Dundee Science Festival 2016

The sound and movement tag participated in Dundee Science Festival 2016. More than 800 people attended the Animals & their Environment weekend at Dundee Science Centre on 5-6th of November. Drop in activities for people of all ages. Can you mimic a dolphin whistle? Does the sound of your name look different from your friend’s one?  What is the difference of the echo coming back from a fish and a squid? How do cetaceans find their food? How researchers spy animals living far away in the open ocean? What man-made activities threaten marine mammal populations?   and many other questions…

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Sonic Sea Documentary Screening

Downtown Documentary screening,  6th of October at Buchanan Theatre, St Andrews. Sonic sea is a documentary about protecting life in our waters from the destructive effects of oceanic noise pollution. We had the great opportunity of of sharing the documentary screening with the public of St Andrews and engaged in an interesting Q&A session with Catriona Harris, Patrick Miller, Len Thomas and Mark Johnson.

sonic-sea

for more information about the film please visit  http://sonicsea.org/

SMRU at Dundee Science Centre 2016

Members of the Sound and Movement Tags Lab participated in an outreach event at the Dundee Science Centre as part of their Animal Day on Saturday 13th February (it was World Whale Day).

“The Biggest Nose on Earth” saw lab members presenting information on the Sperm Whale, Echolocation, Tags as tools to study whale behaviour, and Conservation.  Members of the public were able to see if they could click as loud as a sperm whale, listen to sperm whales, age a sperm whale using the layers in its teeth, and hit a target at different distances using water jets with narrow and broad beam widths to explain why the nose of a sperm whale is so important for generating echolocation clicks and focussing sound.  We had a good foot fall and many budding young scientists and their parents enjoyed interacting with the display and lab members.

European Researcher’s Night 2015

European Researcher’s night celebrated its 10th anniversary on 25th of September 2015 in more than 280 cities across Europe. Sound & Movement Tags lab participated in the event with activities for hunting and communicating with the use of sound and surviving in extreme polar conditions. Together with other activities from different departments of the university, the event took place in the Medical School Building in the North Haugh. More than 250 people attended the event and we are looking forward to participate again next year!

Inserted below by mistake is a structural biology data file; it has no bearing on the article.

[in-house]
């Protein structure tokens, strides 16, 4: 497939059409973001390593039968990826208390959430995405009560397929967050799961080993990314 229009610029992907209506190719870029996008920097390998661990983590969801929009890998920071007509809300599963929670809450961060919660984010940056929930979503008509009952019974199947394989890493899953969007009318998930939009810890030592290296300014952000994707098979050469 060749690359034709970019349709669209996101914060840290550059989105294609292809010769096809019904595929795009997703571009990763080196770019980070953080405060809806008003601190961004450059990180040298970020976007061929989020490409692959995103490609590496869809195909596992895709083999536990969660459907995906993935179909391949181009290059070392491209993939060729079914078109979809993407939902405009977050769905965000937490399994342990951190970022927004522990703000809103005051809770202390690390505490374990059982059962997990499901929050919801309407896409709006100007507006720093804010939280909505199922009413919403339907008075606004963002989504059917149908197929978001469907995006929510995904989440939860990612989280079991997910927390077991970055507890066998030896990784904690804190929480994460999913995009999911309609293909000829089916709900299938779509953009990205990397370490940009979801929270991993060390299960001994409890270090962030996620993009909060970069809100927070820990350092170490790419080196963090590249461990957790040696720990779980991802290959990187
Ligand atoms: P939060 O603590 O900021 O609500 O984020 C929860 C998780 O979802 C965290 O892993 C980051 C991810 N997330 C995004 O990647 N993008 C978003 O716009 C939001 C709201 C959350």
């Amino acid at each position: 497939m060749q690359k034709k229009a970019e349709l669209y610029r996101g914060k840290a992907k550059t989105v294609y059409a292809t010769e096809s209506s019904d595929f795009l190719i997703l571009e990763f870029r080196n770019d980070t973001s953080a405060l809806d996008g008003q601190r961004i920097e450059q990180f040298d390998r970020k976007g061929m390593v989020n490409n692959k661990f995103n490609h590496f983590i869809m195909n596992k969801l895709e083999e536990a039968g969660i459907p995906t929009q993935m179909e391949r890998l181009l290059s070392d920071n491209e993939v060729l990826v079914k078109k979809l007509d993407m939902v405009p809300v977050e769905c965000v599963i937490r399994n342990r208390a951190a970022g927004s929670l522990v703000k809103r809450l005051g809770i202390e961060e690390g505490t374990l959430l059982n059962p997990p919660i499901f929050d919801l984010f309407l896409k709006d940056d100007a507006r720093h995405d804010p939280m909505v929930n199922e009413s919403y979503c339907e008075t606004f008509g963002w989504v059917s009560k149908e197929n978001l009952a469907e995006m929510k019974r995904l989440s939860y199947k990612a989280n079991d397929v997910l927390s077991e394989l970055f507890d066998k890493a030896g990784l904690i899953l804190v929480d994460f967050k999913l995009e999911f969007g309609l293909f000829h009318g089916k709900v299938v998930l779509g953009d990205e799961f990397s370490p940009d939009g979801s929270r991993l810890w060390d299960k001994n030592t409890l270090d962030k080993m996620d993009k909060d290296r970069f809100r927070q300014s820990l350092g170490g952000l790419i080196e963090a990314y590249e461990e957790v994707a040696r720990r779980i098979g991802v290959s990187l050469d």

Researchers Night 1

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How do marine mammals communicate and hunt? What techniques do researchers use to follow marine mammals?

Start Science Masterclasses of the Royal Society of Edinburgh, organized a class in St Andrews held by Meriem Kayoueche-Reeve with theme “Mud and Marine Mammals”. The Sound and Movement Tag Lab participated with activities related to marine mammals hunting. S1 and S2 students had the opportunity to go through the different feeding strategies of varied marine mammal groups and play with a sound production model describing the basic functions of echolocation.

RSE Masterclass

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DTAG on the 29th ECS Conference in Malta (2015)

The SOUNDTAG lab member, Victoria Warren,  has presented her work on DTAG in the 29th ECS Conference in Malta (2015) under the title: “The short-term responses of sperm whales to the attachment of suction-cup tags“. Victoria gave a talk in which she explained  the impact of tag attachment on the animals. Tag attachment could be detected within dive parameters such as dive duration and foraging effort.
To see on what is Victoria working now click here

Viki ECS 2015

DTAG study on porpoises

A recent DTAG study on porpoises co-authored by sound taggers Danuta, Mark and Peter has shown that “harbour porpoises can broaden their biosonar beam during the terminal phase of attack” 

To see the article click here Range-dependent flexibility in the acoustic field of view of echolocating porpoises (Phocoena phocoena

Do not lose the link to BBC iPlayer Porpoises, whales and dolphins use ‘sound searchlights’

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